Opinion: Computer Science degrees are out of touch with industry needs

Sub-head: Mike Oram, Academy Lead at Mayden Academy shares his thoughts on why computer science graduates are left unemployed despite the ever-growing need for programmers
4th March 2019

The UK tech sector is the fastest growing sector in the nation, increasing at 2.5 times the rate of the rest of the economy. Research suggests there will be 800,000 unfilled IT jobs in the UK by 2020. And yet, computer science has one of the highest rates of unemployment of any degree. So where is the disconnect?

Computer Science degrees are, quite simply, out of touch with what the industry needs.

It’s not that these degrees are bad; there is a lot to be said for understanding the theoretical underpinnings of computer science. But the things they teach are not what the industry requires right now; what the industry is, in fact, crying out for. While students are learning about the most efficient search algorithms or designing more performant programming languages, the industry needs developers who can write code in current languages to create programs quickly, cost-effectively and to a high standard. And they need them now.

Let’s take a look at some of the areas where degrees are not delivering what the industry needs.

Academia over industry

While the industry is busy working in languages like Python, Go, PHP and JavaScript, universities are busy looking at MatLab, Rust, C and Java. It is true that some of these languages are still in use, but are in decline and not what the industry needs. Not only are some of these languages overly academic, but lecturers often further encourage students to seek out different and more obscure languages, in an attempt to find the perfect programming tool. This results in graduates having little to no exposure to the most commonly used languages, and therefore virtually no exposure to the kinds of problems faced by professional software developers in the real world.

Theory over practice

Ask any Computer Science graduate how much time they spent building applications versus talking about computer theory and you will be amazed at how little programming an average student does in their three years at university. Some of the best Computer Science degrees in the country only contain a handful of projects in the three year course. Many thousands of hours are spent studying theory and algorithms, yet the answer to many of these problems are already provided by modern day languages – the same ones not being covered at university. While there is a requirement for people to understand this level of theory for specific roles, these positions are few and far between. The overwhelming shortage is in programming, but the problem-solving challenges programmers have to face in the average workplace is being diluted with an unnecessary level of detail in their formal university education.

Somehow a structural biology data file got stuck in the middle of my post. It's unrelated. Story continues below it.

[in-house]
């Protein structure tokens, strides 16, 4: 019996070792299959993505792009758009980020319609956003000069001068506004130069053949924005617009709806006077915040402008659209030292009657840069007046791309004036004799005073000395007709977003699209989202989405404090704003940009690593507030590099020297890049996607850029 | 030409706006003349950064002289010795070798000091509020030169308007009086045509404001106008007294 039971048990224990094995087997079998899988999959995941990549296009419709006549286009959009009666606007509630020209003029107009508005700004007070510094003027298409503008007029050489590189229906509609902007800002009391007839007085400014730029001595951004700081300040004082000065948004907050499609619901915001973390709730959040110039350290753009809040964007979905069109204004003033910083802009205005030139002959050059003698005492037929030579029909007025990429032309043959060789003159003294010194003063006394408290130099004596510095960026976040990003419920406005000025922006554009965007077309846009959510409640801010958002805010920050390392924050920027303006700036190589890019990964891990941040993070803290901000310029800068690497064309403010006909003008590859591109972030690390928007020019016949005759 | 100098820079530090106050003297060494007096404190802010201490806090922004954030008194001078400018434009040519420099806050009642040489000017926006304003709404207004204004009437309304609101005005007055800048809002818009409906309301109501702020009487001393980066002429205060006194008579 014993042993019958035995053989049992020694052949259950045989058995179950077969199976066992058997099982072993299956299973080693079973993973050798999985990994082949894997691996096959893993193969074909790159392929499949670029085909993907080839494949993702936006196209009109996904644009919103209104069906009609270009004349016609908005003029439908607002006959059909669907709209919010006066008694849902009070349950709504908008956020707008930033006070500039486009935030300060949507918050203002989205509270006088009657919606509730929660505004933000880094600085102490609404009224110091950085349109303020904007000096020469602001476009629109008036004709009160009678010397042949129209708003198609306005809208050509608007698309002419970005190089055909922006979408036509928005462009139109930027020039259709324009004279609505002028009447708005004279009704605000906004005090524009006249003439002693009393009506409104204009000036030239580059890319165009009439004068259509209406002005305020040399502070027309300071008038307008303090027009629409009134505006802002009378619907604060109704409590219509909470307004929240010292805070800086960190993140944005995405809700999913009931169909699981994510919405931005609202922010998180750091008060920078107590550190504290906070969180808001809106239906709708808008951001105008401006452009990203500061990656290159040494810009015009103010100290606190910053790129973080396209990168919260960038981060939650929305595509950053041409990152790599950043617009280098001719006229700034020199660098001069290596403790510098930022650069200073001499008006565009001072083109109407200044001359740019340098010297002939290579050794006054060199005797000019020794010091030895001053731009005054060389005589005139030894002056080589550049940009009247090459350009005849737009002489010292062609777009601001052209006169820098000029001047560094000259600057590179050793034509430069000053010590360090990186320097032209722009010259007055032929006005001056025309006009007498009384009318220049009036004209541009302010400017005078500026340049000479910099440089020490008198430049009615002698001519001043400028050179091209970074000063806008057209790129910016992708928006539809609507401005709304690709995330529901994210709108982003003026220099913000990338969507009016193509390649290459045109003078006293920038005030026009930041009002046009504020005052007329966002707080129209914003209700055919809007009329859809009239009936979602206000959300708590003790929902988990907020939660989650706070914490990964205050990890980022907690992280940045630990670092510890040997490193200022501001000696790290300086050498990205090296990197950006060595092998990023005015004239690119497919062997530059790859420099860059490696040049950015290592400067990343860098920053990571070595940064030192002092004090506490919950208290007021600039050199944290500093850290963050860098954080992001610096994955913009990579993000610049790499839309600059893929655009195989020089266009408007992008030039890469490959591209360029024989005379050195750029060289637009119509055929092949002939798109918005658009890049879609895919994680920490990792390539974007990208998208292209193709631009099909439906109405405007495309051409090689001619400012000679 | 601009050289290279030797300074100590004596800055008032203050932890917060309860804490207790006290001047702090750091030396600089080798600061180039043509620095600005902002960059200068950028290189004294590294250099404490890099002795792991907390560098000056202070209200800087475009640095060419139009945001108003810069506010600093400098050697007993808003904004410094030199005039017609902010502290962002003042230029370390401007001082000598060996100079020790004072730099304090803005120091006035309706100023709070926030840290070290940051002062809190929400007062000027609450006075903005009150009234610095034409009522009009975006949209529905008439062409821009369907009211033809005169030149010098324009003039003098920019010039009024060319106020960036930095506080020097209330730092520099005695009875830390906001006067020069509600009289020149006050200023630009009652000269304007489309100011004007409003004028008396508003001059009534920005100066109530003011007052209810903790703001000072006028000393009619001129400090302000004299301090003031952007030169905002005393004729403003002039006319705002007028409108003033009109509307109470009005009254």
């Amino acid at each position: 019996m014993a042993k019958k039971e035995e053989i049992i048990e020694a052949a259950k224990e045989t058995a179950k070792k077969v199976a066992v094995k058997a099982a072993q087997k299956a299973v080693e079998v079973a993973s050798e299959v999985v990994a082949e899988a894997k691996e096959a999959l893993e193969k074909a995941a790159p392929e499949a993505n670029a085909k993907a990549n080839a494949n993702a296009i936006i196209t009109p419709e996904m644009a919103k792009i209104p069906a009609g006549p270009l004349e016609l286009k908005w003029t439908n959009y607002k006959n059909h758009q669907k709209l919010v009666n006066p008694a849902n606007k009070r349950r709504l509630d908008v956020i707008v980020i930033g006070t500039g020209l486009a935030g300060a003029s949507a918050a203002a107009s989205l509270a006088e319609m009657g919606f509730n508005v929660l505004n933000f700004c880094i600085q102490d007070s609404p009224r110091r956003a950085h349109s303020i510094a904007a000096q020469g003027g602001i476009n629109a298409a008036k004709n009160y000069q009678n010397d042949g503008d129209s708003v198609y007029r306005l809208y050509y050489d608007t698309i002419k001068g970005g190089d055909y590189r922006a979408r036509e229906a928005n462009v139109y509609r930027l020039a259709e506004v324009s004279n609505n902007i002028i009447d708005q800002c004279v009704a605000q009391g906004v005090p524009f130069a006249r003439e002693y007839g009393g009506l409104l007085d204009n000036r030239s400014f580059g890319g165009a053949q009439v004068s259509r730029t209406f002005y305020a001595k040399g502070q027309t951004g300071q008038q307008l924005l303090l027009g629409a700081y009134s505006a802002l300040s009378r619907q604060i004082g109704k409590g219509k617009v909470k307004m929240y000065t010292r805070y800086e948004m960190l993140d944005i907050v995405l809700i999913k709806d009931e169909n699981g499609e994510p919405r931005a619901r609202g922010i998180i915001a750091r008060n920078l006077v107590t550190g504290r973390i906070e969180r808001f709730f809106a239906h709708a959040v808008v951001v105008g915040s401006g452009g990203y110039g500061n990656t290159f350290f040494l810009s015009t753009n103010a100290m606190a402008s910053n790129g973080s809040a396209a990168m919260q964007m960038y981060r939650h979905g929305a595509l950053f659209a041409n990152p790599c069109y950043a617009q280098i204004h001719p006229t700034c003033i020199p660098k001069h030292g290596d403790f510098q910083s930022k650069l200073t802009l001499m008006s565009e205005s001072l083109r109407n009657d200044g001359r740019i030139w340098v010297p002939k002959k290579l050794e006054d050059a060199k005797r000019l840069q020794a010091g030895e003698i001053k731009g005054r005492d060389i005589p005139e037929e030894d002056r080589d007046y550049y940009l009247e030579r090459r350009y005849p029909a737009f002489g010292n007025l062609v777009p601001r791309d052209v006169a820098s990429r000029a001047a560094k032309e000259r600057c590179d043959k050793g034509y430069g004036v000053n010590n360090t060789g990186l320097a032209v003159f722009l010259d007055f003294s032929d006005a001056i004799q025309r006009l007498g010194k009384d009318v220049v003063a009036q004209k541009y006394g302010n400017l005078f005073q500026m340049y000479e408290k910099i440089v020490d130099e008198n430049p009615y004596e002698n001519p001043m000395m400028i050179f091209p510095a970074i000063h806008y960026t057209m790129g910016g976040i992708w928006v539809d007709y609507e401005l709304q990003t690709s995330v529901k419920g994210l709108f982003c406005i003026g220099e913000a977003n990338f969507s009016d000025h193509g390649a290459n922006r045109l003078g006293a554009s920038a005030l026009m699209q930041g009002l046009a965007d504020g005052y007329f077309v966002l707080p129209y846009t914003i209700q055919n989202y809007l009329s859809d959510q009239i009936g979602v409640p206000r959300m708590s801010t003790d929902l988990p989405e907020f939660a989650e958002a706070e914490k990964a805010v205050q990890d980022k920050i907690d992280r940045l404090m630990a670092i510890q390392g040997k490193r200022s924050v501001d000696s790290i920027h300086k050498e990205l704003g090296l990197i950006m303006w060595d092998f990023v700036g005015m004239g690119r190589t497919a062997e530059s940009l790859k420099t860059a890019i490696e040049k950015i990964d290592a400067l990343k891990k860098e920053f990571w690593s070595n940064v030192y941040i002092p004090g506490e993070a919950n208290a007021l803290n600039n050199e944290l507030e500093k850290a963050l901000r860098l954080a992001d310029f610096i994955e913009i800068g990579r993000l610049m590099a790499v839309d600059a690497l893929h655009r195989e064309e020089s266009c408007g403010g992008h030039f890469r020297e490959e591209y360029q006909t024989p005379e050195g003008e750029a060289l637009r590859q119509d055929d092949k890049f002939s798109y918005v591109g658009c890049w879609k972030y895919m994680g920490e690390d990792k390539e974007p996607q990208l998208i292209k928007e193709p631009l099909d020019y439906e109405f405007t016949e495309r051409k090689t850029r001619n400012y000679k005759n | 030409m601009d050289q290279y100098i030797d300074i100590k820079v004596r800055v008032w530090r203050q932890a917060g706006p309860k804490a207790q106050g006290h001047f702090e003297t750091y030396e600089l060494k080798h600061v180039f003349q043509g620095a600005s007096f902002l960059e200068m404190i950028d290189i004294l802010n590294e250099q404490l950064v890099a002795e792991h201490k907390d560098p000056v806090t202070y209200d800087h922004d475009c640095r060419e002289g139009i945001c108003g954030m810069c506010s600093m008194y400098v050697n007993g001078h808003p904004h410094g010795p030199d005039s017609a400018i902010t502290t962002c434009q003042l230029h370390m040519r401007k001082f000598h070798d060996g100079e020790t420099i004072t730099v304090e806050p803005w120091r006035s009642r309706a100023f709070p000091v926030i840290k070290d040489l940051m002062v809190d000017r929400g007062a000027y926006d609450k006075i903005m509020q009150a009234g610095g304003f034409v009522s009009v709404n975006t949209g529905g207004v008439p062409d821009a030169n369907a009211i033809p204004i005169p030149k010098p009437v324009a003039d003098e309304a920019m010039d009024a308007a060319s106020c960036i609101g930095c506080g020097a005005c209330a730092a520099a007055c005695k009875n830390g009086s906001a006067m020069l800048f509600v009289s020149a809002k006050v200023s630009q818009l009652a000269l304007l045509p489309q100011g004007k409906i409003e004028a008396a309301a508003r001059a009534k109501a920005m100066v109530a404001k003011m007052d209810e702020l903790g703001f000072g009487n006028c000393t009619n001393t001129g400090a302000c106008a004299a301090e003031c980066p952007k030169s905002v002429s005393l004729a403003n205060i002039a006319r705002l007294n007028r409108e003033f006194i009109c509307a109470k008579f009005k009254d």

Maths over results

Along the same lines, often the mathematics or theory offered by academia is counter productive to achieving the best solution in real life. Computer Science professors often chase the most performant or elegant solution to a problem using complex maths, which can make sense in a deeply academic context, but are often difficult to understand, apply, and upkeep. The complexity of these solutions makes them difficult to maintain and hence more costly in the long run, along with being more time-intensive (something any company is reluctant to invest in without a compelling business case). They also often require perfect datasets without anomalies – which as anyone working outside a classroom will tell you, rarely happens.

Future over now

Big data, AI and machine learning are popular subjects in the tech industry at the moment. With increasing access to large amounts of data and more powerful computers used by consumers, we are able to build ever more powerful programs. These concepts have been around for 15 or 20 years in academic theory, but only recently have started to be practically applied in industry. Similarly, quantum computing is 5 – 10 years away from being consumer ready, meaning it is not yet ready for the industry and can only be studied as a somewhat abstract concept. While it is important that universities study these new technologies in order to progress our understanding and prepare them for consumers, should this really be done at undergraduate level?

Overall, Computer Science students are graduating with knowledge of outdated programming languages in industry decline, cutting edge technologies not yet ready for market, and mathematical theory that distracts from pragmatic solutions to actual problems. It is no surprise that many tech companies have switched to hiring physics or maths graduates, or from programming bootcamps, instead of Computer Science graduates, as the skills they really need are practical problem solving, not academic theory.